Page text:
The blog provides specific information to help you decide if forensic science is the right choice for you. With the inside scoop on forensic science professors, schools and training programs, as well as detailed information on the steps and requirements to become a forensics professional, the Forensic EDU blog is a fine place to begin your research.
Forensic biochemistry has various applications, including tracing the origin of a particular substance, determining paternity and relatedness, and even tracking the spread of diseases.
If two corporate executives know that their company is about to be acquired—but the public does not know yet—those executives would be guilty of insider trading if they made trades based on their private knowledge.
The field of nuclear forensics requires extensive scientific knowledge, including familiarity with various nuclear and radiation processes, as well as some degree of investigative skill. Duties might require going into the field to measure isotopes, searching for other traces, and then spending time in the lab analyzing information and comparing data to other known nuclear signatures.
Overall, finding a bachelor’s, master’s degree or certificate in a forensics or criminal justice discipline may abet one’s professional goals, in addition to being an interesting path in a service-oriented career.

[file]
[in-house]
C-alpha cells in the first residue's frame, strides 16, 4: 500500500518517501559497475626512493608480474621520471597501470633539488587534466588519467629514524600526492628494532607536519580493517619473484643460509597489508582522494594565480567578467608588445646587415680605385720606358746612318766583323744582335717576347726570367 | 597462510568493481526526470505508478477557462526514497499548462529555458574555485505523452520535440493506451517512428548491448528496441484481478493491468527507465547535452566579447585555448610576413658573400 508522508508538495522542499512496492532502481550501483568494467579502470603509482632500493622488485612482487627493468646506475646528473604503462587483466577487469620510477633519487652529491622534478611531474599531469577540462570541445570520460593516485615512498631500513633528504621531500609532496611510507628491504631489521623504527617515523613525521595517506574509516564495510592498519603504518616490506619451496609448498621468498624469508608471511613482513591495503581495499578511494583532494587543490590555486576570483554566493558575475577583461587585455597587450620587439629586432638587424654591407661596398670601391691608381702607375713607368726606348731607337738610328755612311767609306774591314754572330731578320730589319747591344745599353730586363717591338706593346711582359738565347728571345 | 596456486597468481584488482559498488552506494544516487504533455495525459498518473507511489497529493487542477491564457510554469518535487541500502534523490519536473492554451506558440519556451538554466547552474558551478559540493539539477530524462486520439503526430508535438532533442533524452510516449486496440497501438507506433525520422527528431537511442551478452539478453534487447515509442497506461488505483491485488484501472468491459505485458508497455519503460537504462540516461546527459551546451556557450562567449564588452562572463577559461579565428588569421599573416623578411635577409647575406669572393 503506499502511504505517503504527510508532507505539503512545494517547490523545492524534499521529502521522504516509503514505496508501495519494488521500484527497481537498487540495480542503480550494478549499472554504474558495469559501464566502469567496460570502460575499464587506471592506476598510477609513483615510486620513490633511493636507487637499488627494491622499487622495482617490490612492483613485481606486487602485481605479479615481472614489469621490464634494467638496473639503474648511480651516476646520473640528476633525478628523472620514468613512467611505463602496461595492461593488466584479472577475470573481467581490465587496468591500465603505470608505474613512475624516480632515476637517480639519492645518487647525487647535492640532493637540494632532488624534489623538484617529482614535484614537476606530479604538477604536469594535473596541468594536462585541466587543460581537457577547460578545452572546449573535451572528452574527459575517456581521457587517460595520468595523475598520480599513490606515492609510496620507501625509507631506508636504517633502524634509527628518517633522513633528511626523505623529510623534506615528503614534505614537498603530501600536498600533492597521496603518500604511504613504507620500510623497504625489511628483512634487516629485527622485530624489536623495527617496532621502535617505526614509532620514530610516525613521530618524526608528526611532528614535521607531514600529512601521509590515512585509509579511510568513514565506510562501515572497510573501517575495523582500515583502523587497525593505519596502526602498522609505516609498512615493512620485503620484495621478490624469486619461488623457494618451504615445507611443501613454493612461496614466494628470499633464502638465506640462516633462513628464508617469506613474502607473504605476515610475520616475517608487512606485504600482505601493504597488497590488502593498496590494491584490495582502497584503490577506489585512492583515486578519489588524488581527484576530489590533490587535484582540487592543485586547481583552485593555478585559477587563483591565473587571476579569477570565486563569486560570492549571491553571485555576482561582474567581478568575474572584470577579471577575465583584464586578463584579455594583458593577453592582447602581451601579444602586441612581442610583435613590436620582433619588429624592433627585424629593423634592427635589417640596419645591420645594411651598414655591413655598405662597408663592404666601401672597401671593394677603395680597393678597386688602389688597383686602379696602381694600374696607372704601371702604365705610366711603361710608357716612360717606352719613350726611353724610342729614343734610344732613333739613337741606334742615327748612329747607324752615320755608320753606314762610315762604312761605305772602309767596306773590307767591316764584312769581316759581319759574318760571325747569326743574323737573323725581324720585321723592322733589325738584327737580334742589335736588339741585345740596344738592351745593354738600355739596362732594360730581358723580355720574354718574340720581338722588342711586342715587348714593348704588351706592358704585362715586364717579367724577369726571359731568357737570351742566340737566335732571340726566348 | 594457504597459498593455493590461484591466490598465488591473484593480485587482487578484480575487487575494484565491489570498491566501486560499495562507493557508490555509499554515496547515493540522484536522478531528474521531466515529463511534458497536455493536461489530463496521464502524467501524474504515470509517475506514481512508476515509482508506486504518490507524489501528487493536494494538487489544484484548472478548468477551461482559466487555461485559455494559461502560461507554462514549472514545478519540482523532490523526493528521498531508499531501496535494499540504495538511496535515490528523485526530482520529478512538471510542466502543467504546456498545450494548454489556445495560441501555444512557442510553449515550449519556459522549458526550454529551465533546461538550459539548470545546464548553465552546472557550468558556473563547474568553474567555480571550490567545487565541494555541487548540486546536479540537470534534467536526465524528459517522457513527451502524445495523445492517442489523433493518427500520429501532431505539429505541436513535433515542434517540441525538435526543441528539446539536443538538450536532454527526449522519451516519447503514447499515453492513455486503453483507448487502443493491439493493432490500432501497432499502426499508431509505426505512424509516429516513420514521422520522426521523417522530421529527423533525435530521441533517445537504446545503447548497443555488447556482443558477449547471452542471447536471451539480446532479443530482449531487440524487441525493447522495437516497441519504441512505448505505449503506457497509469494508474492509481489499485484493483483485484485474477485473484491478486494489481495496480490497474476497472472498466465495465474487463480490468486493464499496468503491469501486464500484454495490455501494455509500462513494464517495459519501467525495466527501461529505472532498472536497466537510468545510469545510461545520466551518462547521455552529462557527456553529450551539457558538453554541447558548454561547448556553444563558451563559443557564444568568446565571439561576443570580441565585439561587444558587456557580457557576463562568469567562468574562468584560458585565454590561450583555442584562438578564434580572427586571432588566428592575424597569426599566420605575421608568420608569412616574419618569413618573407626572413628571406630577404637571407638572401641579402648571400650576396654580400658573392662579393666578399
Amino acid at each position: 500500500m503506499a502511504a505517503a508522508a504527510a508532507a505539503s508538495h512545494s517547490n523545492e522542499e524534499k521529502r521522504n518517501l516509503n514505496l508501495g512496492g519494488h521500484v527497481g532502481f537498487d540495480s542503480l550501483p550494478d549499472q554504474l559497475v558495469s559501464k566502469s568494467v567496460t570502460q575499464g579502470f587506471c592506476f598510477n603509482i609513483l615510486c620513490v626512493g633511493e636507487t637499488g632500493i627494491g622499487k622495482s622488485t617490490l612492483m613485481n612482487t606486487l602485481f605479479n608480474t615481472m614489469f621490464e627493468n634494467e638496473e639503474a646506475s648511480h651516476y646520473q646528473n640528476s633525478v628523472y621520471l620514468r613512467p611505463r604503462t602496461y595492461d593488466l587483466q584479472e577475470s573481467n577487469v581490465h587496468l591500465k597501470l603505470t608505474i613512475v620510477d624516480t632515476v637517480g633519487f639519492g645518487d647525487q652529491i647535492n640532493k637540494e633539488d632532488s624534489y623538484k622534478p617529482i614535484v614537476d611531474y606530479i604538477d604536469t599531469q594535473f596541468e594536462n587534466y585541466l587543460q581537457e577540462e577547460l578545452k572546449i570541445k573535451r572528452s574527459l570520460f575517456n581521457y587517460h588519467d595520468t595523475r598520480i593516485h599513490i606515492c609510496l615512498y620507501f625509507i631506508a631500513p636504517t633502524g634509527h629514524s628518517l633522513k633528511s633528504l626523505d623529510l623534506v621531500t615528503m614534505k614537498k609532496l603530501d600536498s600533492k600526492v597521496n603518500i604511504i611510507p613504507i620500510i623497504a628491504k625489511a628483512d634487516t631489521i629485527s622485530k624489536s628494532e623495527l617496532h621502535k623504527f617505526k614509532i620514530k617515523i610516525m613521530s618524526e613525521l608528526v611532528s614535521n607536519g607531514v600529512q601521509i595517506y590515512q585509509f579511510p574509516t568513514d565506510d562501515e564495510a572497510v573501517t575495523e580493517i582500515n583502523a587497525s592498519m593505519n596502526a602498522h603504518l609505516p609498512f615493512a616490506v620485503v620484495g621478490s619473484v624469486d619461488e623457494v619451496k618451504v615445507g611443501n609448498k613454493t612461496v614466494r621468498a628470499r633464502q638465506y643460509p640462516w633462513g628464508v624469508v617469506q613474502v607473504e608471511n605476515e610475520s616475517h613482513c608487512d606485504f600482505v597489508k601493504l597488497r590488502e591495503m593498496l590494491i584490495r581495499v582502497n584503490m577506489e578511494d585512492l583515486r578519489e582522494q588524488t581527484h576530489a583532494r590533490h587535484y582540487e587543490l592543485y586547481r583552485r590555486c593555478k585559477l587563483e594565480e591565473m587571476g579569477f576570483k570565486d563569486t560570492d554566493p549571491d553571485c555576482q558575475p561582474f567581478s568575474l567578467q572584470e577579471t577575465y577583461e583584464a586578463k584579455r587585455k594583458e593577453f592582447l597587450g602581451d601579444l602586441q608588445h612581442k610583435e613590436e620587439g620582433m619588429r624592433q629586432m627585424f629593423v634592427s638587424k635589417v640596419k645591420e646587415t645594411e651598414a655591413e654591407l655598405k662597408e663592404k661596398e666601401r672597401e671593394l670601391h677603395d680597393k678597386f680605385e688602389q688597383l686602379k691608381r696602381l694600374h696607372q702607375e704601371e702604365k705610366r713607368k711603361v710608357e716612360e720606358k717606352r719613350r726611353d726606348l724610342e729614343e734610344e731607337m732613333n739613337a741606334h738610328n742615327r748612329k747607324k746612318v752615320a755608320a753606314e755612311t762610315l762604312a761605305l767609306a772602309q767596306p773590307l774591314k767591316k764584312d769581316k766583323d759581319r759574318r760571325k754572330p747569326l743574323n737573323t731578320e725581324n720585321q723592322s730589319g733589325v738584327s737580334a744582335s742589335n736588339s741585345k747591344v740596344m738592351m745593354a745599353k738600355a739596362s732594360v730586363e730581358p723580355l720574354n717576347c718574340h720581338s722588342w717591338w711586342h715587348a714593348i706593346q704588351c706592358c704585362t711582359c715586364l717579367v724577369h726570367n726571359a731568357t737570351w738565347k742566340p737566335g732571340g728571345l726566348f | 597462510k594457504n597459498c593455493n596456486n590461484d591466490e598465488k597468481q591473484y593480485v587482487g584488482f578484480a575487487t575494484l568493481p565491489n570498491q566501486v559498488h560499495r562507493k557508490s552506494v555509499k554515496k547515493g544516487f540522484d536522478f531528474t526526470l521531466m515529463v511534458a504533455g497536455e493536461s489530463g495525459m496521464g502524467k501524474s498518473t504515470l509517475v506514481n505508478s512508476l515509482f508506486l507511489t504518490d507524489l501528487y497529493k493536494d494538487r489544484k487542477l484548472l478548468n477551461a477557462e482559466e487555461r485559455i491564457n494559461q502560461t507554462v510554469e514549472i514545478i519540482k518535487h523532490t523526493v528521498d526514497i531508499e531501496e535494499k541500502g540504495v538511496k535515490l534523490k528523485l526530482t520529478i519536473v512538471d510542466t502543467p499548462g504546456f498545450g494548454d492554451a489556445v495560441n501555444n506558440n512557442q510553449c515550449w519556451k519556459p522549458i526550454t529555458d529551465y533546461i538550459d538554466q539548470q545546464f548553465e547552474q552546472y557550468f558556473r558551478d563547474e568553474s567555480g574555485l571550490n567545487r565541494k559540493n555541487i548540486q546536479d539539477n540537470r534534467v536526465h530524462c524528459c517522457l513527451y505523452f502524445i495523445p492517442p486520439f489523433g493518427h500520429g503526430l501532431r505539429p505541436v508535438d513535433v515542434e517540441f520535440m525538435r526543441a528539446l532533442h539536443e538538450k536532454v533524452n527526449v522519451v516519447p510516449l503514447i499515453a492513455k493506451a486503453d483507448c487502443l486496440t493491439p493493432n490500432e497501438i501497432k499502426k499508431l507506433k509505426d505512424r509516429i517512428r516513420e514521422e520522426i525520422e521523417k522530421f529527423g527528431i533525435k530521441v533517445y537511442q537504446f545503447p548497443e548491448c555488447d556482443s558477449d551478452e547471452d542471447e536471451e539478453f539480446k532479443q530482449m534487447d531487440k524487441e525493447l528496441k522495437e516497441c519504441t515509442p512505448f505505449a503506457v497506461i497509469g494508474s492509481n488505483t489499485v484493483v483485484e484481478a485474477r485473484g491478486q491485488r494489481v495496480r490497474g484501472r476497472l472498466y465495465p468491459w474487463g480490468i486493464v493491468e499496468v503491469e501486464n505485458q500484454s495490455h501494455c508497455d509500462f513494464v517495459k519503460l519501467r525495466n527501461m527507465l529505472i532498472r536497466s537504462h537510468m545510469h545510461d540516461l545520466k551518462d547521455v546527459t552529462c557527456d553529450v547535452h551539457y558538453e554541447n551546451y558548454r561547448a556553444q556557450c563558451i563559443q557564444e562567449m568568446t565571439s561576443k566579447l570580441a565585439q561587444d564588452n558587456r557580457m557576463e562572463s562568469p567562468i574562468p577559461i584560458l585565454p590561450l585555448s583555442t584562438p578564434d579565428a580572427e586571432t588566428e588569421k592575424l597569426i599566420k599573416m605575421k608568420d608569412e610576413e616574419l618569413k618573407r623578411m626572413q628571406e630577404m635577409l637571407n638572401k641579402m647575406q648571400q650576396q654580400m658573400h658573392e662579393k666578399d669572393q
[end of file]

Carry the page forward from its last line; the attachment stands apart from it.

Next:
Some digital forensics tools go beyond simple searches for files or images and delve into the arena of cybersecurity, requiring network analysis or cyber threat assessment. When there is a tool for everything, the most pressing question is which one to use.
Taking on debt to fund a college education used to be a direct path to social and financial advancement, but the latest studies show that student debt actually might hinder it. The good news is that help is out there for those who need it, and there are more scholarships available than ever before.
Threat financing is the most violent form of financial crime. The U.S. State Department defines threat financing as the funding groups or individuals who pose a threat to domestic, international, and regional security. The term is still new and one with nuanced and evolving applications.
Forensic science conferences usually consist of lectures and workshops by eminent experts, a space for vendors, and networking opportunities. Such conferences can also be unique educational experiences, and in some cases, offer continuing education credits for attendance.
Barry is Managing Editor of ForensicsColleges.com, operated by educational web publisher Sechel Ventures Partners LLC, which he co-founded. Barry was previously VP for a financial software company, and currently sits on the board of a K-8 school and lives with his wife and daughters in the San Francisco Bay Area.